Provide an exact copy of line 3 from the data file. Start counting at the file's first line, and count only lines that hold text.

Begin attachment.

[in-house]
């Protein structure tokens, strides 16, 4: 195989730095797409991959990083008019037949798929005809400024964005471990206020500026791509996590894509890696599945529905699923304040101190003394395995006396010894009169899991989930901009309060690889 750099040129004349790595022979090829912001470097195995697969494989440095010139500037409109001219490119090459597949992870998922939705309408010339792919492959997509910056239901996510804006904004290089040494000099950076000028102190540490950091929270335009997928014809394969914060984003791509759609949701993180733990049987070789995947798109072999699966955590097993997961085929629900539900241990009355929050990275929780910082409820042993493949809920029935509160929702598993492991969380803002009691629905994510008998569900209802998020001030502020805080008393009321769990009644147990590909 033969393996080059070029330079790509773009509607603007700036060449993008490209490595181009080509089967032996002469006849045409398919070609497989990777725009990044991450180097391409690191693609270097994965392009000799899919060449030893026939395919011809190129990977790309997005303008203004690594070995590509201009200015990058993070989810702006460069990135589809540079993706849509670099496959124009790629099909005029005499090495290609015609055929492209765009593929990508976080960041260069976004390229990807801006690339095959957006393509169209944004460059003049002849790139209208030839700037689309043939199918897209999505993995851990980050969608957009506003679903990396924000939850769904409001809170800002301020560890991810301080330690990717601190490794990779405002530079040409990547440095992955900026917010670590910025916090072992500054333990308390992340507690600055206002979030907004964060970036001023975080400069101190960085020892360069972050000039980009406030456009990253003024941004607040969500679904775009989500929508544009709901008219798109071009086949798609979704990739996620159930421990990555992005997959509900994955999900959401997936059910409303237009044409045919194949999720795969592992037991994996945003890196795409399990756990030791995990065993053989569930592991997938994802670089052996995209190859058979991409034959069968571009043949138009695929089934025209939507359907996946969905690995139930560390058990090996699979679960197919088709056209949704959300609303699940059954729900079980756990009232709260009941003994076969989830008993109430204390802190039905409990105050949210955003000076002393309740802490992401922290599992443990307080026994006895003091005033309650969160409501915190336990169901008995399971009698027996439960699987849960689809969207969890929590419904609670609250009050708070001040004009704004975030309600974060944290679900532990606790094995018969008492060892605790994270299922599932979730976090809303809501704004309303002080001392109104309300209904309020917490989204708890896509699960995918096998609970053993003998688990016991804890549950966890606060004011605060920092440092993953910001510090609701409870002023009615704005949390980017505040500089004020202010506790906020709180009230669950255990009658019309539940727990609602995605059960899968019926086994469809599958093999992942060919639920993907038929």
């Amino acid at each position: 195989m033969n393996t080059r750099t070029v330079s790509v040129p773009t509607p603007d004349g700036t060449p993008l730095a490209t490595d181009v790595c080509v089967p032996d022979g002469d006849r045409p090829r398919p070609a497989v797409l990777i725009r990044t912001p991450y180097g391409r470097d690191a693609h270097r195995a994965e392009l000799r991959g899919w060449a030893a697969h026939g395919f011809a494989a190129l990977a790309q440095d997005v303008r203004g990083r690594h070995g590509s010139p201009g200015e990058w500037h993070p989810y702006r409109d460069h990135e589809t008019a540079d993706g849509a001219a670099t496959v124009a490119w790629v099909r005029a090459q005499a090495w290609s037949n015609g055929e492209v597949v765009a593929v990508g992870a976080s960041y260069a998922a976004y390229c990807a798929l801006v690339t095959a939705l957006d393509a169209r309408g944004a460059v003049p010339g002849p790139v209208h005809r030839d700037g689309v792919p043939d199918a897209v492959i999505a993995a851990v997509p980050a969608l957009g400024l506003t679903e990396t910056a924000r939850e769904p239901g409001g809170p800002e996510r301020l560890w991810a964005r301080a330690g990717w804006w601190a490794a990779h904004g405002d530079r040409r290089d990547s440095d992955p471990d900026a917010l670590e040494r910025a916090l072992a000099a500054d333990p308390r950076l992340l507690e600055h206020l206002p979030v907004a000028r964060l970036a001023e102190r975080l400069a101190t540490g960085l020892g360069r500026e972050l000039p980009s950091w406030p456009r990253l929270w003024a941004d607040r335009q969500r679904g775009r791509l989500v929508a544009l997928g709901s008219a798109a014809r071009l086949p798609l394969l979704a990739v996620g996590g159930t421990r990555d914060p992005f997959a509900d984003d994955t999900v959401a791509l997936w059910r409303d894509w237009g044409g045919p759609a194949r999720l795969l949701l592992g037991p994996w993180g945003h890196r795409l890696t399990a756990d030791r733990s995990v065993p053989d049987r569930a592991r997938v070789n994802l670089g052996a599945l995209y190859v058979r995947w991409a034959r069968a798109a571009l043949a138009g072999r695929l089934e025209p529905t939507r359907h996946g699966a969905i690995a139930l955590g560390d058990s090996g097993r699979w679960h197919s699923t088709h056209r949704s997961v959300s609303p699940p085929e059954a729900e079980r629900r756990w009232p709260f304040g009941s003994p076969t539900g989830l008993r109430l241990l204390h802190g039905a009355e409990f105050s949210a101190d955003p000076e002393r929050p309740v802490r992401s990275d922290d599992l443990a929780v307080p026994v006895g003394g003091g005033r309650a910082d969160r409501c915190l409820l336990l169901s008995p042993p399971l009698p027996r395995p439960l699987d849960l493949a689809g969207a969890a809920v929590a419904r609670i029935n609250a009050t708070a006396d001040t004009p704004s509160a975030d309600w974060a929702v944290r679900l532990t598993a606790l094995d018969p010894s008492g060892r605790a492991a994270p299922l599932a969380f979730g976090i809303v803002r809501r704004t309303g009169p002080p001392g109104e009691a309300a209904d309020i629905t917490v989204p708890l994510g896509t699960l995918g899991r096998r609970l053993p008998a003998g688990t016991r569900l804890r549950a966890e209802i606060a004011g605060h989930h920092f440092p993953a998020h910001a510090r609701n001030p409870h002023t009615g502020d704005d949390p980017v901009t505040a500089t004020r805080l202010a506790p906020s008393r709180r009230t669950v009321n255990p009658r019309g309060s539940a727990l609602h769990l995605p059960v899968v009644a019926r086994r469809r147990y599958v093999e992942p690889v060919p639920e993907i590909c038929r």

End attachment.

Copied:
């Amino acid at each position: 195989m033969n393996t080059r750099t070029v330079s790509v040129p773009t509607p603007d004349g700036t060449p993008l730095a490209t490595d181009v790595c080509v089967p032996d022979g002469d006849r045409p090829r398919p070609a497989v797409l990777i725009r990044t912001p991450y180097g391409r470097d690191a693609h270097r195995a994965e392009l000799r991959g899919w060449a030893a697969h026939g395919f011809a494989a190129l990977a790309q440095d997005v303008r203004g990083r690594h070995g590509s010139p201009g200015e990058w500037h993070p989810y702006r409109d460069h990135e589809t008019a540079d993706g849509a001219a670099t496959v124009a490119w790629v099909r005029a090459q005499a090495w290609s037949n015609g055929e492209v597949v765009a593929v990508g992870a976080s960041y260069a998922a976004y390229c990807a798929l801006v690339t095959a939705l957006d393509a169209r309408g944004a460059v003049p010339g002849p790139v209208h005809r030839d700037g689309v792919p043939d199918a897209v492959i999505a993995a851990v997509p980050a969608l957009g400024l506003t679903e990396t910056a924000r939850e769904p239901g409001g809170p800002e996510r301020l560890w991810a964005r301080a330690g990717w804006w601190a490794a990779h904004g405002d530079r040409r290089d990547s440095d992955p471990d900026a917010l670590e040494r910025a916090l072992a000099a500054d333990p308390r950076l992340l507690e600055h206020l206002p979030v907004a000028r964060l970036a001023e102190r975080l400069a101190t540490g960085l020892g360069r500026e972050l000039p980009s950091w406030p456009r990253l929270w003024a941004d607040r335009q969500r679904g775009r791509l989500v929508a544009l997928g709901s008219a798109a014809r071009l086949p798609l394969l979704a990739v996620g996590g159930t421990r990555d914060p992005f997959a509900d984003d994955t999900v959401a791509l997936w059910r409303d894509w237009g044409g045919p759609a194949r999720l795969l949701l592992g037991p994996w993180g945003h890196r795409l890696t399990a756990d030791r733990s995990v065993p053989d049987r569930a592991r997938v070789n994802l670089g052996a599945l995209y190859v058979r995947w991409a034959r069968a798109a571009l043949a138009g072999r695929l089934e025209p529905t939507r359907h996946g699966a969905i690995a139930l955590g560390d058990s090996g097993r699979w679960h197919s699923t088709h056209r949704s997961v959300s609303p699940p085929e059954a729900e079980r629900r756990w009232p709260f304040g009941s003994p076969t539900g989830l008993r109430l241990l204390h802190g039905a009355e409990f105050s949210a101190d955003p000076e002393r929050p309740v802490r992401s990275d922290d599992l443990a929780v307080p026994v006895g003394g003091g005033r309650a910082d969160r409501c915190l409820l336990l169901s008995p042993p399971l009698p027996r395995p439960l699987d849960l493949a689809g969207a969890a809920v929590a419904r609670i029935n609250a009050t708070a006396d001040t004009p704004s509160a975030d309600w974060a929702v944290r679900l532990t598993a606790l094995d018969p010894s008492g060892r605790a492991a994270p299922l599932a969380f979730g976090i809303v803002r809501r704004t309303g009169p002080p001392g109104e009691a309300a209904d309020i629905t917490v989204p708890l994510g896509t699960l995918g899991r096998r609970l053993p008998a003998g688990t016991r569900l804890r549950a966890e209802i606060a004011g605060h989930h920092f440092p993953a998020h910001a510090r609701n001030p409870h002023t009615g502020d704005d949390p980017v901009t505040a500089t004020r805080l202010a506790p906020s008393r709180r009230t669950v009321n255990p009658r019309g309060s539940a727990l609602h769990l995605p059960v899968v009644a019926r086994r469809r147990y599958v093999e992942p690889v060919p639920e993907i590909c038929r």